The Catalina Classic is a difficult race to recap (what, you’ve notice the delay?). I’ve never been able to write more than a few lines and post pictures–it’s just an enormous moment that comes down to strategy and performance. Throw in some foul weather and all bets are off–the race can quickly descend into a simple story of surviving with body in tact.
The 2014 Catalina Classic was, in a word, perfect. We had a veritable feast of glassy water, paddle-battles, dolphin, shark, whales, tanker drive-by, and, yes, PAIN.
Reno Caldwell’s new PR of 6:01 was a testament to both his preparation and his execution; he pushed when he needed to, stayed relaxed and happy, knee paddled with consistency and strength, and in the end put in what we all considered an inspired effort. It was a little bittersweet to come up a minute short of breaking six hours, but that’s just how it breaks. A special thanks to Tyler Resh, whose experience with going fast on a paddleboard made decision making that much more precise, and Mark Urkov, skipper of The Rough House. Mark’s focus on bringing out the best in paddlers is becoming something of a ‘thing’ among the paddling set–not to mention that he is one of the funniest guys around.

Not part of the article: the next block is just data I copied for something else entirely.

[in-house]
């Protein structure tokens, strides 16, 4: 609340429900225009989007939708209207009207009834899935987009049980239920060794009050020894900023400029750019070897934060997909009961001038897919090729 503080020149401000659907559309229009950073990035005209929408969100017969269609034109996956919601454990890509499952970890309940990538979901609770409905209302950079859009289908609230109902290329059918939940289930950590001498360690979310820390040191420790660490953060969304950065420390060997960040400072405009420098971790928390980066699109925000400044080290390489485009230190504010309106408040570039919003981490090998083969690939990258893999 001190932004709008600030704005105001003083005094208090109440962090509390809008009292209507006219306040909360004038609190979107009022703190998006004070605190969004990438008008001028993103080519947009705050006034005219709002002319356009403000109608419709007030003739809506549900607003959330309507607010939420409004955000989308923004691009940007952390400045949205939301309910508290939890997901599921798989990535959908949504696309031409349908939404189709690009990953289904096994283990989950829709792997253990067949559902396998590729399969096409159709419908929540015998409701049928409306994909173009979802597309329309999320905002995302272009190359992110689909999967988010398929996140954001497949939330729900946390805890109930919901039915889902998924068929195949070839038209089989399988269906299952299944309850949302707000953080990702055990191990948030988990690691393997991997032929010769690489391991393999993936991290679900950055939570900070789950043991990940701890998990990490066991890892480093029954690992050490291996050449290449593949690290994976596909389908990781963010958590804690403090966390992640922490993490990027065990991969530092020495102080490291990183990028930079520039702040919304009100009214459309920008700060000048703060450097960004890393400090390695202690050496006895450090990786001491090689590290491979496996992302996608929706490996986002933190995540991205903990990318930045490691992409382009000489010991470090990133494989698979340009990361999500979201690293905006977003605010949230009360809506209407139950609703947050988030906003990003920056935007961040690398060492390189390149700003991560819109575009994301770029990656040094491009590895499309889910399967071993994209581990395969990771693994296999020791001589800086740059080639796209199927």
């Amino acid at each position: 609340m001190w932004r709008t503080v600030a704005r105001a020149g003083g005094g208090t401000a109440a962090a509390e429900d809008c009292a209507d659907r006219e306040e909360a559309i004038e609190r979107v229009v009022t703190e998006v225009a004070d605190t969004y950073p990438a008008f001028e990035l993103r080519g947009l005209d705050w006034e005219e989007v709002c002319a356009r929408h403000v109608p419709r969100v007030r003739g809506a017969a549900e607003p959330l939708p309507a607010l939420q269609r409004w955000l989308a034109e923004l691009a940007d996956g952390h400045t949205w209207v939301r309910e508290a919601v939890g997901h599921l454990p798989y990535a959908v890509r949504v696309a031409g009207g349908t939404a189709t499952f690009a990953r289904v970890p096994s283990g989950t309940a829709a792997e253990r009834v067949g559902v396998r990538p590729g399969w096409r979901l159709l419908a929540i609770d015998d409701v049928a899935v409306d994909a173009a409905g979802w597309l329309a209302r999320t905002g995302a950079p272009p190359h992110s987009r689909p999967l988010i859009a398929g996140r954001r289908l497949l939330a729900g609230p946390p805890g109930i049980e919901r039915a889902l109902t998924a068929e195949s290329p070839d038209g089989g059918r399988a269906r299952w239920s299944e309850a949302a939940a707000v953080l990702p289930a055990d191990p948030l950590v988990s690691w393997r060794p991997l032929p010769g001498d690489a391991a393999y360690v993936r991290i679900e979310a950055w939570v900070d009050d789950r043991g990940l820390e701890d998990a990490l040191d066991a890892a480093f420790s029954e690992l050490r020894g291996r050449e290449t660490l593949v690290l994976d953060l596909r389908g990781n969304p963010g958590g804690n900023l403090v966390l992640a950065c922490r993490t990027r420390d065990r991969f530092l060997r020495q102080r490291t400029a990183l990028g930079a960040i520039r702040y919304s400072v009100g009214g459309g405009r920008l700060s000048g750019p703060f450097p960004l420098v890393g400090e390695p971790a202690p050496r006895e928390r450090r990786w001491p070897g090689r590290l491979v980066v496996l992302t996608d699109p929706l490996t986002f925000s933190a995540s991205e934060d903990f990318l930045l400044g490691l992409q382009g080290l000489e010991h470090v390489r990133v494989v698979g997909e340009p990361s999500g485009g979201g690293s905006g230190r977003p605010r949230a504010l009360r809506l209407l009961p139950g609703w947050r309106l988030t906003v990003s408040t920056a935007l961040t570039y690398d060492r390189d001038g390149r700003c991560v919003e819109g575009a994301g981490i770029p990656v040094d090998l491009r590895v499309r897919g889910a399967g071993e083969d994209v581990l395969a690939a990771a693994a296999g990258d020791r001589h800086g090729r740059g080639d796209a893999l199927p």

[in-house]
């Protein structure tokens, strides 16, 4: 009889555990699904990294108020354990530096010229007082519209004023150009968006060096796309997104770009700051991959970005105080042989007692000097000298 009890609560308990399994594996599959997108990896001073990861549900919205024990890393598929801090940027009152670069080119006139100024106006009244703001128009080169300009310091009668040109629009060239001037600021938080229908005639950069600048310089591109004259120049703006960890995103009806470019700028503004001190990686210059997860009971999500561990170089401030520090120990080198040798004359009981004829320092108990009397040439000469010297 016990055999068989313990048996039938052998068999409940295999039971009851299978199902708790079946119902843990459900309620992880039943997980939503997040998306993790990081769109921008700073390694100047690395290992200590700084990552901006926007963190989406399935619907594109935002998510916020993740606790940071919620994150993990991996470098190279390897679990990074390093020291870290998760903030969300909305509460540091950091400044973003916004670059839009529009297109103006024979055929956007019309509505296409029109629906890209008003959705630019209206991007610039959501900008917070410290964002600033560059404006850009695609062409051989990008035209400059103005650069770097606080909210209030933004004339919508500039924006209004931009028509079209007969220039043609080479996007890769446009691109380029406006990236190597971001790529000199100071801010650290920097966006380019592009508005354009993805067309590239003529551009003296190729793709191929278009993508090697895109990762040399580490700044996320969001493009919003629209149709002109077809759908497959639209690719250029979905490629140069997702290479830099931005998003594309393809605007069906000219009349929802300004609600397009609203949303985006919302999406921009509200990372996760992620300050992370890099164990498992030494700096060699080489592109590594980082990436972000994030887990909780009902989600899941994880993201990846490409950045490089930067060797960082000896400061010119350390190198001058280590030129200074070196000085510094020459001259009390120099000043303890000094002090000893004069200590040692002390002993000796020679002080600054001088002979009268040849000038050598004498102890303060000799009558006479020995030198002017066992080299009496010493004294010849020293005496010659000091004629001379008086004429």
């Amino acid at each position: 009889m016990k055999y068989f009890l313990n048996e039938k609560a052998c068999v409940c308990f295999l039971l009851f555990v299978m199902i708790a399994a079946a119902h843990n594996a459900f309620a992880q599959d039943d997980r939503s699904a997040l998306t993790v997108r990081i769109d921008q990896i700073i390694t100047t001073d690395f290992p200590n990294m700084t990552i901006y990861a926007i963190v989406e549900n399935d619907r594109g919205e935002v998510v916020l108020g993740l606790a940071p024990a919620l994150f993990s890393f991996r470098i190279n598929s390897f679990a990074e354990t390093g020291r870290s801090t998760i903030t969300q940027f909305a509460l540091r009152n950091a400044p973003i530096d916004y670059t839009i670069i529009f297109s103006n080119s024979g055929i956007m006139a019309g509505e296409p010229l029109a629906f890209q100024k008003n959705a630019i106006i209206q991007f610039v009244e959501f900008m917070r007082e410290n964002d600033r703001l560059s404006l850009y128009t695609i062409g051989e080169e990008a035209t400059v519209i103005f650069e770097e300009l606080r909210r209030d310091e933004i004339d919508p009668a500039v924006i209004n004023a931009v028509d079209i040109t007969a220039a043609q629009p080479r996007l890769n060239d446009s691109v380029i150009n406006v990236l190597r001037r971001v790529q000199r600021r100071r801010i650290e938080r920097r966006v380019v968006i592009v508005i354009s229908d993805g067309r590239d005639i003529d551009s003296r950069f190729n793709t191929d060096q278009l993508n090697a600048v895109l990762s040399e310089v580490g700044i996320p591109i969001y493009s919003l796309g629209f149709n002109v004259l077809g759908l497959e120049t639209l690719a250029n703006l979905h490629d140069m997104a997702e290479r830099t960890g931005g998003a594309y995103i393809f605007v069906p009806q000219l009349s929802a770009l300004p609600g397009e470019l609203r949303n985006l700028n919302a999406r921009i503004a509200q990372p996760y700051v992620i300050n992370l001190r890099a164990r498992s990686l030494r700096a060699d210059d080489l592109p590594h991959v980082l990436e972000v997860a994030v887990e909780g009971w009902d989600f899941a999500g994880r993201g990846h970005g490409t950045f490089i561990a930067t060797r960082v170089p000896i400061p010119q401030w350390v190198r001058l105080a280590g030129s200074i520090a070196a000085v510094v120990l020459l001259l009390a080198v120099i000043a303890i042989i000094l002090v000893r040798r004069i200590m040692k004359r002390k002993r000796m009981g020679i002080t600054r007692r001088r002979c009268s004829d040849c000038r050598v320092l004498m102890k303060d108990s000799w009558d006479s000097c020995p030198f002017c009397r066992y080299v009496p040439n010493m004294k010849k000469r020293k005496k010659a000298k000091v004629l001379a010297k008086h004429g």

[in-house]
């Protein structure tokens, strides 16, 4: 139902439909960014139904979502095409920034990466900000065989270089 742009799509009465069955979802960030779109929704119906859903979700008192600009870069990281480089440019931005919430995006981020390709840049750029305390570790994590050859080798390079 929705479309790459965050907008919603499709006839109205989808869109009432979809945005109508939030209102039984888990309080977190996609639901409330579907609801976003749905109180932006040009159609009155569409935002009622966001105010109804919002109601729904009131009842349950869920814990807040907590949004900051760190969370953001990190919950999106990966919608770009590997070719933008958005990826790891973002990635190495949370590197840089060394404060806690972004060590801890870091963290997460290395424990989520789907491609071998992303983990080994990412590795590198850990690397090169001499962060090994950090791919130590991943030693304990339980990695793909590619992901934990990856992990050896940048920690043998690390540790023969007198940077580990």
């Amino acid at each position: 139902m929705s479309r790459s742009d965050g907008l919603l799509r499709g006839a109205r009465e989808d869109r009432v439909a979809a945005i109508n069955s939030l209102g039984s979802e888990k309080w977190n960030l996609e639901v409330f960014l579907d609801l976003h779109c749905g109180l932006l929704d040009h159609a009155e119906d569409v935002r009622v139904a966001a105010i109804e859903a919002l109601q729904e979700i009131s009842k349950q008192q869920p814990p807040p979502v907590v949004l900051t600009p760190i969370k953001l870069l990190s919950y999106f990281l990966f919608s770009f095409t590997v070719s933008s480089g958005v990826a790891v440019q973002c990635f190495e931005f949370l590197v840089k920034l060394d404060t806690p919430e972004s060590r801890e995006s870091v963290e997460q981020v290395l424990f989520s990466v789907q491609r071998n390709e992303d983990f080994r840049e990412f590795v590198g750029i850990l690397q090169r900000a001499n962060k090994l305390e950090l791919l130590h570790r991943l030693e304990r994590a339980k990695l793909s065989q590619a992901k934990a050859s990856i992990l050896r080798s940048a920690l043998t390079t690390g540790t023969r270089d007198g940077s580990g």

Was it hard not to be in the race this year? I thought so until about the 24-mile mark and then I watched as Suffering came to visit the faces of ALL of the paddlers that we passed. The final mile of the paddle is beyond words. Yes, there’s a crowd on the beach waiting, and boats and cheering, and even a number of photogs on pier, but there are so few paddlers who come in with the race written on their faces–a testimony to going up against your on mind and body for hour after hour. 2015 will come soon enough and I’ll be there, on the line or in a boat, because the channel keeps beckoning.